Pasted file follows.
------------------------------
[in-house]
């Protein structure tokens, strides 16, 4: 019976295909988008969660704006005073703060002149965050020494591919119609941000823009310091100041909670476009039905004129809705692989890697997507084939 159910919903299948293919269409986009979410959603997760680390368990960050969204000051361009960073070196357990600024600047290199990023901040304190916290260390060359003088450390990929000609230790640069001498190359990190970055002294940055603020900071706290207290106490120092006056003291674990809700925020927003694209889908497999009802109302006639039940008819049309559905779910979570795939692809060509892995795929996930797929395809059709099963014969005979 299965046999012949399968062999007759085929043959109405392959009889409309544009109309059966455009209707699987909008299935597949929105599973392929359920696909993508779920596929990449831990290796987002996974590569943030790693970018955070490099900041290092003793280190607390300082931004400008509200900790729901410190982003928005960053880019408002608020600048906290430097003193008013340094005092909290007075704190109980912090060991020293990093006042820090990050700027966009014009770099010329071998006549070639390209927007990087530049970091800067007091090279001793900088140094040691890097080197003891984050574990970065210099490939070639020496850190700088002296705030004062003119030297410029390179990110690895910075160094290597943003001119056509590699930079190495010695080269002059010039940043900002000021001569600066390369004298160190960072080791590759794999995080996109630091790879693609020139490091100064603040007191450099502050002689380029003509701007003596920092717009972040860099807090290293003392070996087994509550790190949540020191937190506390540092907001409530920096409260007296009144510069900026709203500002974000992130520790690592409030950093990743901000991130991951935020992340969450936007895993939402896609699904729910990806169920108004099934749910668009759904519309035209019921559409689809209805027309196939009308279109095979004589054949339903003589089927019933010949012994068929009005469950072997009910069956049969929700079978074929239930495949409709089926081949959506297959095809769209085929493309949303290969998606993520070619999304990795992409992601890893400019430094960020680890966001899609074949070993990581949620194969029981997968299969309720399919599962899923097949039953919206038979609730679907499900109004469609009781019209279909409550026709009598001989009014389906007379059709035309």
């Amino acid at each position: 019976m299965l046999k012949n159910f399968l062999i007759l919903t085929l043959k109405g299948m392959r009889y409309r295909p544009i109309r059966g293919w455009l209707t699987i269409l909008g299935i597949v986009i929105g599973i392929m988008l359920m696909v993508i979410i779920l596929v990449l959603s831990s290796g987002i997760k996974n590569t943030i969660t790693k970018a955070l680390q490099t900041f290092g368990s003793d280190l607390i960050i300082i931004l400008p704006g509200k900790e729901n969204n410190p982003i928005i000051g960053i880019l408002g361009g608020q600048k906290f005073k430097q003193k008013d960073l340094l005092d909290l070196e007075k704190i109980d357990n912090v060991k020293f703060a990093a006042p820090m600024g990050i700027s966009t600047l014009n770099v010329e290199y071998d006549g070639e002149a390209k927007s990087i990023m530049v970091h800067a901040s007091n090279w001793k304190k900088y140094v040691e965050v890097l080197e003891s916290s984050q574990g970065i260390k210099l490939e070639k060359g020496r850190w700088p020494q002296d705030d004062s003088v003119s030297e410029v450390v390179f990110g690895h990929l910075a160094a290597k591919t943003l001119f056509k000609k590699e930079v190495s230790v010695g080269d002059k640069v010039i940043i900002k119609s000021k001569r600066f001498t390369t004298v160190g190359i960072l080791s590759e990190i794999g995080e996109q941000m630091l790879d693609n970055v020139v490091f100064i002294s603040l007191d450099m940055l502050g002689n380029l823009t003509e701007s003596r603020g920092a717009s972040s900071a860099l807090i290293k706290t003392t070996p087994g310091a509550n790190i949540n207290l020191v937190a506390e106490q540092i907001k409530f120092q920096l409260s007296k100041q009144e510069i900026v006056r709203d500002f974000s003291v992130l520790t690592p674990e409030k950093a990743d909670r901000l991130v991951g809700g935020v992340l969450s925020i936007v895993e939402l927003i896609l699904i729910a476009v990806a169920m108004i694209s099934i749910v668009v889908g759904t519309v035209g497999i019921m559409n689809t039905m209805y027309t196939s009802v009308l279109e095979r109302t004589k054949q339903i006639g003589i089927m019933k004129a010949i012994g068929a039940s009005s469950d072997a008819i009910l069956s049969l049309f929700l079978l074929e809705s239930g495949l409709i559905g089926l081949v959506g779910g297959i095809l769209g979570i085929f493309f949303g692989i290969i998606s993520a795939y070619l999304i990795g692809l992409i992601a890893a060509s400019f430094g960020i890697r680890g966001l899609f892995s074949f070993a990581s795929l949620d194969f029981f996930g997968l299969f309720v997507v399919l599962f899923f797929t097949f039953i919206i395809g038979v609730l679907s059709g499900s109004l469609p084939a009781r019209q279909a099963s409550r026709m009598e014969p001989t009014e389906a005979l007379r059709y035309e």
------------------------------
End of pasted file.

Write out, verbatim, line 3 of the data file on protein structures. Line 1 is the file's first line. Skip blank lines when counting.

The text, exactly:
């Amino acid at each position: 019976m299965l046999k012949n159910f399968l062999i007759l919903t085929l043959k109405g299948m392959r009889y409309r295909p544009i109309r059966g293919w455009l209707t699987i269409l909008g299935i597949v986009i929105g599973i392929m988008l359920m696909v993508i979410i779920l596929v990449l959603s831990s290796g987002i997760k996974n590569t943030i969660t790693k970018a955070l680390q490099t900041f290092g368990s003793d280190l607390i960050i300082i931004l400008p704006g509200k900790e729901n969204n410190p982003i928005i000051g960053i880019l408002g361009g608020q600048k906290f005073k430097q003193k008013d960073l340094l005092d909290l070196e007075k704190i109980d357990n912090v060991k020293f703060a990093a006042p820090m600024g990050i700027s966009t600047l014009n770099v010329e290199y071998d006549g070639e002149a390209k927007s990087i990023m530049v970091h800067a901040s007091n090279w001793k304190k900088y140094v040691e965050v890097l080197e003891s916290s984050q574990g970065i260390k210099l490939e070639k060359g020496r850190w700088p020494q002296d705030d004062s003088v003119s030297e410029v450390v390179f990110g690895h990929l910075a160094a290597k591919t943003l001119f056509k000609k590699e930079v190495s230790v010695g080269d002059k640069v010039i940043i900002k119609s000021k001569r600066f001498t390369t004298v160190g190359i960072l080791s590759e990190i794999g995080e996109q941000m630091l790879d693609n970055v020139v490091f100064i002294s603040l007191d450099m940055l502050g002689n380029l823009t003509e701007s003596r603020g920092a717009s972040s900071a860099l807090i290293k706290t003392t070996p087994g310091a509550n790190i949540n207290l020191v937190a506390e106490q540092i907001k409530f120092q920096l409260s007296k100041q009144e510069i900026v006056r709203d500002f974000s003291v992130l520790t690592p674990e409030k950093a990743d909670r901000l991130v991951g809700g935020v992340l969450s925020i936007v895993e939402l927003i896609l699904i729910a476009v990806a169920m108004i694209s099934i749910v668009v889908g759904t519309v035209g497999i019921m559409n689809t039905m209805y027309t196939s009802v009308l279109e095979r109302t004589k054949q339903i006639g003589i089927m019933k004129a010949i012994g068929a039940s009005s469950d072997a008819i009910l069956s049969l049309f929700l079978l074929e809705s239930g495949l409709i559905g089926l081949v959506g779910g297959i095809l769209g979570i085929f493309f949303g692989i290969i998606s993520a795939y070619l999304i990795g692809l992409i992601a890893a060509s400019f430094g960020i890697r680890g966001l899609f892995s074949f070993a990581s795929l949620d194969f029981f996930g997968l299969f309720v997507v399919l599962f899923f797929t097949f039953i919206i395809g038979v609730l679907s059709g499900s109004l469609p084939a009781r019209q279909a099963s409550r026709m009598e014969p001989t009014e389906a005979l007379r059709y035309e």